Gaby Peters  
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  Julia Höner // KAI 10 Düsseldorf // excerpt from: Thing Dynamics // In: Gaby Peters, Nina Nowak (Eds.),
Thingness – über die Dinge, publication accompanying the exhibition at Künstlerhaus Dortmund, 2016

“[...] The thing has remained at the forefront of material culture for a number of years now, and [...] it is yet to show signs of exhaustion. But where does this overwhelming desire to get to the bottom of things, which continues to dominate academic enquiry and exhibition praxis, come from? One of the reasons, no doubt, is the huge increase in production of both material and immaterial commodities throughout the twentieth century, and its further acceleration as the digital revolution continues to gather pace. Data and goods overwhelm our planet, and whether they outlive us as heirlooms or are instantly discarded having immediately outlived their usefulness, their existence somehow remains endless. [...] The conditions of ecological and social production, and the resource-friendly handling of goods of all kinds, is now taken into consideration, reflecting our attempts “to understand the convoluted thingness which surrounds us”1 and to keep the obstinacy of the object world in check. [...]

A completely different (but still field-trained) perspective is adopted by Bruno Latour. For the political philosopher, dealing with things involves more than the accumulation of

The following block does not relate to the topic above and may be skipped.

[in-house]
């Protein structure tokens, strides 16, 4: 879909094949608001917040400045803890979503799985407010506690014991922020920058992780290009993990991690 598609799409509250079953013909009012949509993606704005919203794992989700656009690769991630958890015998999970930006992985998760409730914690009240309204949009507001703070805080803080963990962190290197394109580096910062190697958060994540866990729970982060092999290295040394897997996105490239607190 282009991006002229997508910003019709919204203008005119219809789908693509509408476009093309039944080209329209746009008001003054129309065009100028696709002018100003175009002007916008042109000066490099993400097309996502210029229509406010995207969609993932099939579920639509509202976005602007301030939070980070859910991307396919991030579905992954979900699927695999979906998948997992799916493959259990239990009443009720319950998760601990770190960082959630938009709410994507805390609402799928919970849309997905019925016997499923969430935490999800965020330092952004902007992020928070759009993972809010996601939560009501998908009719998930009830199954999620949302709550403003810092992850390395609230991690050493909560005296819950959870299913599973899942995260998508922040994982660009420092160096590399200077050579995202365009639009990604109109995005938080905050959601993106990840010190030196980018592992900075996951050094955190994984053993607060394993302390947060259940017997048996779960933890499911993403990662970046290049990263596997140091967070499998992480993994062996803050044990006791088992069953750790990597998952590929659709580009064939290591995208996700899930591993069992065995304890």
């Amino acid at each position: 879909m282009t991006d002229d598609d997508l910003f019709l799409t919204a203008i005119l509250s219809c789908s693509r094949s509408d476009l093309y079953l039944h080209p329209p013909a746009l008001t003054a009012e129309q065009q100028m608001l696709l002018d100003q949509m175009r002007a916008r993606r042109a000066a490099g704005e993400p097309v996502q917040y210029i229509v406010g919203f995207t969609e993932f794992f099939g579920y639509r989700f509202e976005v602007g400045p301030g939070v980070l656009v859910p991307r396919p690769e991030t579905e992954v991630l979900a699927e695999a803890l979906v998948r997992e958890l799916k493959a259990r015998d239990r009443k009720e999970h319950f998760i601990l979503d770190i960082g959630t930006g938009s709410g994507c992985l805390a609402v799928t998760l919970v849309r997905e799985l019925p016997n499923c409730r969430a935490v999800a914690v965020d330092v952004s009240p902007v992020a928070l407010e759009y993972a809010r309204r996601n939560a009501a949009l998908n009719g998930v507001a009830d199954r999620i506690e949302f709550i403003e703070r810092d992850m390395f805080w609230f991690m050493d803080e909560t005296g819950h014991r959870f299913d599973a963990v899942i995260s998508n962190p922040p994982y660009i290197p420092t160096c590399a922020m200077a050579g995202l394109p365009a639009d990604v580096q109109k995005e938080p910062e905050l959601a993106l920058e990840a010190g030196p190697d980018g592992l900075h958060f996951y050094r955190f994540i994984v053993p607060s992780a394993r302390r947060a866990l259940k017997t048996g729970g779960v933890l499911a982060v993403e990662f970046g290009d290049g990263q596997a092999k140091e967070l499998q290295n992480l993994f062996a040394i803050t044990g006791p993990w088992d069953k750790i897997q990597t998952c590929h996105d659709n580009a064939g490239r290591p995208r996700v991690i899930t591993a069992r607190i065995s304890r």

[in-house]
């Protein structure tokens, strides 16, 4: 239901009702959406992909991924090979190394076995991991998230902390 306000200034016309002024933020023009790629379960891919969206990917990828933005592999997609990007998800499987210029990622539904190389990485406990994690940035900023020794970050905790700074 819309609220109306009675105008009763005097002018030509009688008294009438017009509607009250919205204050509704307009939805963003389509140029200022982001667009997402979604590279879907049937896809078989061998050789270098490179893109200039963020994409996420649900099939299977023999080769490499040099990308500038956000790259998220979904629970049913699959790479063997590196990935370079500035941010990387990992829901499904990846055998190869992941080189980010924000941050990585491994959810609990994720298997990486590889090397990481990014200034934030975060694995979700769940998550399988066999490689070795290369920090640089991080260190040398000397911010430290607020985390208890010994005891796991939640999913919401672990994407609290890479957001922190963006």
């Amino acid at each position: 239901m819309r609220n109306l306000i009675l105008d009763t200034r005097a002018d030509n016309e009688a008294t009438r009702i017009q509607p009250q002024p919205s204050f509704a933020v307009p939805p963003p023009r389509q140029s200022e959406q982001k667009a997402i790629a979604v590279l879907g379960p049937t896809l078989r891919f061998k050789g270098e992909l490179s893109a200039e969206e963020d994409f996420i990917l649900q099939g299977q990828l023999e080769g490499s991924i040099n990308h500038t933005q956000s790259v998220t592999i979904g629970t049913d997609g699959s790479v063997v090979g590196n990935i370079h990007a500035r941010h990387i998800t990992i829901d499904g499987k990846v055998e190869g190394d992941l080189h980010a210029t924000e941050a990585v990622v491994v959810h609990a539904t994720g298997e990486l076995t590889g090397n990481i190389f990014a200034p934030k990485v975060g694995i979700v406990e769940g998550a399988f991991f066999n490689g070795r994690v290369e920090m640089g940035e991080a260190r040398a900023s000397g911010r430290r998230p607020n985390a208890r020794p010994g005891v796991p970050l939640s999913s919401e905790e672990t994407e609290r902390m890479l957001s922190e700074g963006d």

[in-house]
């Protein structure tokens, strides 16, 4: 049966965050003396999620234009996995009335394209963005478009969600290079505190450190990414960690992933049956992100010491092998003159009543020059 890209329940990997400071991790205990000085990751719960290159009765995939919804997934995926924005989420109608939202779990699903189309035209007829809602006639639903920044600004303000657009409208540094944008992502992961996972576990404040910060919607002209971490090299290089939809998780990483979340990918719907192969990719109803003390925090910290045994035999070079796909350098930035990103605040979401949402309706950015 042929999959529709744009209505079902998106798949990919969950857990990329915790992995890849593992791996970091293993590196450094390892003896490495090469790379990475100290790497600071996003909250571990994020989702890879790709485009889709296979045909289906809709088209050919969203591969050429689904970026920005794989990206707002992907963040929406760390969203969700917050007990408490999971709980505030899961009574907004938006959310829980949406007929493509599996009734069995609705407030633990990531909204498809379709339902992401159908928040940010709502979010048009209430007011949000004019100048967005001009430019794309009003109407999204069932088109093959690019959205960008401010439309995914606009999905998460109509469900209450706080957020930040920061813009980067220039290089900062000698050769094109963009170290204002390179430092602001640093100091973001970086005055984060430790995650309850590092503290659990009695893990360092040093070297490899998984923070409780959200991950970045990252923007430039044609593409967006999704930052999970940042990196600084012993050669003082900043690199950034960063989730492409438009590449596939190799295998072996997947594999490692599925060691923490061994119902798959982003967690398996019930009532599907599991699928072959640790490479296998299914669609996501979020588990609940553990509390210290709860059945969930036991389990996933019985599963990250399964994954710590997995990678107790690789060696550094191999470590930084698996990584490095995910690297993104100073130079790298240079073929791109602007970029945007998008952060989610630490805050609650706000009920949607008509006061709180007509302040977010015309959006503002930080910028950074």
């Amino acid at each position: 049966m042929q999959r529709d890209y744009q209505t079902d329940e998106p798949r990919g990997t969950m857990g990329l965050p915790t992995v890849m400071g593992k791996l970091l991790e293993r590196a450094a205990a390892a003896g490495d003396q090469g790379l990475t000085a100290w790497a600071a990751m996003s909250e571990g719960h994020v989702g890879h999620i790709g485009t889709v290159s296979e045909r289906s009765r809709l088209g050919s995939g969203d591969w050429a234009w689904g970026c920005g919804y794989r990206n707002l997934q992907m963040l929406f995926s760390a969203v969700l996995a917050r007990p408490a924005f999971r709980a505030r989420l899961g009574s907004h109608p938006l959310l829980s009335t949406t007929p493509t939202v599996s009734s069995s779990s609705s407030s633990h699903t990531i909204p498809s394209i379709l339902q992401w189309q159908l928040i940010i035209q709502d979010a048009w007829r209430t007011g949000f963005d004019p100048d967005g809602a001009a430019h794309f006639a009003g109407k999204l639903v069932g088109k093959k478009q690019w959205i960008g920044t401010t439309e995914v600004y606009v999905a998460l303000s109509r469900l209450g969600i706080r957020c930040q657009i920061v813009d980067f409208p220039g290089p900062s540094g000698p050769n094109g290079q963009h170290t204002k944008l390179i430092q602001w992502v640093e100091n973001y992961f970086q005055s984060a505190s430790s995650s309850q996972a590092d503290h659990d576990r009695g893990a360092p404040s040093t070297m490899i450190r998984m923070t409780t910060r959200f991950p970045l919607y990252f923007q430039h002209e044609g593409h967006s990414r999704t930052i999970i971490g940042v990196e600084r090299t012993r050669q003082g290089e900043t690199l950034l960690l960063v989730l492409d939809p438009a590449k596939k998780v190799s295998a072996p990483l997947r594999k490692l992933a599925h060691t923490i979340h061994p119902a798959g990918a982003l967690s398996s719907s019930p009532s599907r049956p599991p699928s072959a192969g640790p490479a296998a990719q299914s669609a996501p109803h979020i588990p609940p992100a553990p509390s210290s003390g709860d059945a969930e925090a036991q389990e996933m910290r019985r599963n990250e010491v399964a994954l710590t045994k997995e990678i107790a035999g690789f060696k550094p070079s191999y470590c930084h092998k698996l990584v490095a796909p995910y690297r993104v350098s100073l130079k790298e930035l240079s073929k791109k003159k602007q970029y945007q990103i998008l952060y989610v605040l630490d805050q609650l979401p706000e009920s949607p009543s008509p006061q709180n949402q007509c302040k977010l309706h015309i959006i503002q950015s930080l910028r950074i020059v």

knowledge about what they are made of and how they’re used. Instead, Latour reveals the parts things play in actions normally assigned to humans. Using road traffic man- agement as an example, he explains that acting is not limited to highly technologized devices that allow us to run our lives on autopilot, such as self-driving cars or cheerfully chattering domestic appliances, but also to quiet, comparably primitive devices which have an immense impact on us, such as the speed bumps we often encounter in traffic-calming areas. Speed bumps, also commonly known as sleeping policemen, embody legal norms, transport policy and technical concepts. Latour destabilises the conception of acting as being something exclusively human, instead favouring an entanglement of complicity between things and subjects. [...] His aim, which is also political, is to provide the “mute things of epistemological tradition”2 with their own space of articulation, and a different representation in society than as facts which are only accepted when they can be certified with scientific instruments in a laboratory. [...]”
1 Sven Lütticken, „Design nach Zeichen-Design“, in: Burkhard Meltzer, Tido von
Oppeln et al. (Hrsg.), It’s not a Garden Table. Art and Design in the Expanded
Field, Zürich, 2011, S. 131.
2 Bruno Latour, Das Parlament der Dinge, Frankfurt am Main, 2010, S. 100.